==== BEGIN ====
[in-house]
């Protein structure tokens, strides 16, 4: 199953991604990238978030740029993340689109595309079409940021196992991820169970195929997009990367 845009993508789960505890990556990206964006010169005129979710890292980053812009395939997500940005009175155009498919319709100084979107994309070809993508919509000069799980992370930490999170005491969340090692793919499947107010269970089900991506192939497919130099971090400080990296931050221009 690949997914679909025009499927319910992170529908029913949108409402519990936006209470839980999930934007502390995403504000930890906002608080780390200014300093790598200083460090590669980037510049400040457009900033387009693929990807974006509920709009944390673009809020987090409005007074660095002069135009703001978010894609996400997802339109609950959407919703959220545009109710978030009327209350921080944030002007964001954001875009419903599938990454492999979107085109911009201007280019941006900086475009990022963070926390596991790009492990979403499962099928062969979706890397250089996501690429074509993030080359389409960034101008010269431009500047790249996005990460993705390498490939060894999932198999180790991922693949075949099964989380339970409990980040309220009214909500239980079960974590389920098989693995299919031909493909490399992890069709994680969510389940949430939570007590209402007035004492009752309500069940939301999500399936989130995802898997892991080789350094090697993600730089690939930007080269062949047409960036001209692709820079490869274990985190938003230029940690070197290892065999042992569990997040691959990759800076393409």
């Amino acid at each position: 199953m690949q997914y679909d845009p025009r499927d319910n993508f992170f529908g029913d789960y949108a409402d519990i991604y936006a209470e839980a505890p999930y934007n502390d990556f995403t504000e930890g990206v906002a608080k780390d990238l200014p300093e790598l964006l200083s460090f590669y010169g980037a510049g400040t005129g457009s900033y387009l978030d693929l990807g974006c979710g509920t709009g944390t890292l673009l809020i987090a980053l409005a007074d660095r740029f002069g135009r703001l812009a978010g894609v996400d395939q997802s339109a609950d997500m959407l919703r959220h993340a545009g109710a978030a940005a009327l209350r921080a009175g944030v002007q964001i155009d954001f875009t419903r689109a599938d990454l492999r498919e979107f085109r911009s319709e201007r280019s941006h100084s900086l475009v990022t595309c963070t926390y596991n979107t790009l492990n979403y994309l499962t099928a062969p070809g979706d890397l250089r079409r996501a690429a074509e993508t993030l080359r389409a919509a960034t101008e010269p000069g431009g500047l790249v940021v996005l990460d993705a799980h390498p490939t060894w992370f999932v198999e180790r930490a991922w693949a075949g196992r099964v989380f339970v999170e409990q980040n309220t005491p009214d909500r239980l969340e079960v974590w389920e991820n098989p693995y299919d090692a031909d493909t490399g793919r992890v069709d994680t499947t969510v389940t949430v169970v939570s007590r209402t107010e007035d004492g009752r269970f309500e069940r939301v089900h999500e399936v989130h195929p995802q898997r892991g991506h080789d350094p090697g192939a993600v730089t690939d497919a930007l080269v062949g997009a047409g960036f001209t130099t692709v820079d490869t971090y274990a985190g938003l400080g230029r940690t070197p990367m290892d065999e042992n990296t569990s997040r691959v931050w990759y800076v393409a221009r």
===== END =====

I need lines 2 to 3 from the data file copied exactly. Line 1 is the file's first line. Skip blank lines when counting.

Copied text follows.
């Protein structure tokens, strides 16, 4: 199953991604990238978030740029993340689109595309079409940021196992991820169970195929997009990367 845009993508789960505890990556990206964006010169005129979710890292980053812009395939997500940005009175155009498919319709100084979107994309070809993508919509000069799980992370930490999170005491969340090692793919499947107010269970089900991506192939497919130099971090400080990296931050221009 690949997914679909025009499927319910992170529908029913949108409402519990936006209470839980999930934007502390995403504000930890906002608080780390200014300093790598200083460090590669980037510049400040457009900033387009693929990807974006509920709009944390673009809020987090409005007074660095002069135009703001978010894609996400997802339109609950959407919703959220545009109710978030009327209350921080944030002007964001954001875009419903599938990454492999979107085109911009201007280019941006900086475009990022963070926390596991790009492990979403499962099928062969979706890397250089996501690429074509993030080359389409960034101008010269431009500047790249996005990460993705390498490939060894999932198999180790991922693949075949099964989380339970409990980040309220009214909500239980079960974590389920098989693995299919031909493909490399992890069709994680969510389940949430939570007590209402007035004492009752309500069940939301999500399936989130995802898997892991080789350094090697993600730089690939930007080269062949047409960036001209692709820079490869274990985190938003230029940690070197290892065999042992569990997040691959990759800076393409």
């Amino acid at each position: 199953m690949q997914y679909d845009p025009r499927d319910n993508f992170f529908g029913d789960y949108a409402d519990i991604y936006a209470e839980a505890p999930y934007n502390d990556f995403t504000e930890g990206v906002a608080k780390d990238l200014p300093e790598l964006l200083s460090f590669y010169g980037a510049g400040t005129g457009s900033y387009l978030d693929l990807g974006c979710g509920t709009g944390t890292l673009l809020i987090a980053l409005a007074d660095r740029f002069g135009r703001l812009a978010g894609v996400d395939q997802s339109a609950d997500m959407l919703r959220h993340a545009g109710a978030a940005a009327l209350r921080a009175g944030v002007q964001i155009d954001f875009t419903r689109a599938d990454l492999r498919e979107f085109r911009s319709e201007r280019s941006h100084s900086l475009v990022t595309c963070t926390y596991n979107t790009l492990n979403y994309l499962t099928a062969p070809g979706d890397l250089r079409r996501a690429a074509e993508t993030l080359r389409a919509a960034t101008e010269p000069g431009g500047l790249v940021v996005l990460d993705a799980h390498p490939t060894w992370f999932v198999e180790r930490a991922w693949a075949g196992r099964v989380f339970v999170e409990q980040n309220t005491p009214d909500r239980l969340e079960v974590w389920e991820n098989p693995y299919d090692a031909d493909t490399g793919r992890v069709d994680t499947t969510v389940t949430v169970v939570s007590r209402t107010e007035d004492g009752r269970f309500e069940r939301v089900h999500e399936v989130h195929p995802q898997r892991g991506h080789d350094p090697g192939a993600v730089t690939d497919a930007l080269v062949g997009a047409g960036f001209t130099t692709v820079d490869t971090y274990a985190g938003l400080g230029r940690t070197p990367m290892d065999e042992n990296t569990s997040r691959v931050w990759y800076v393409a221009r």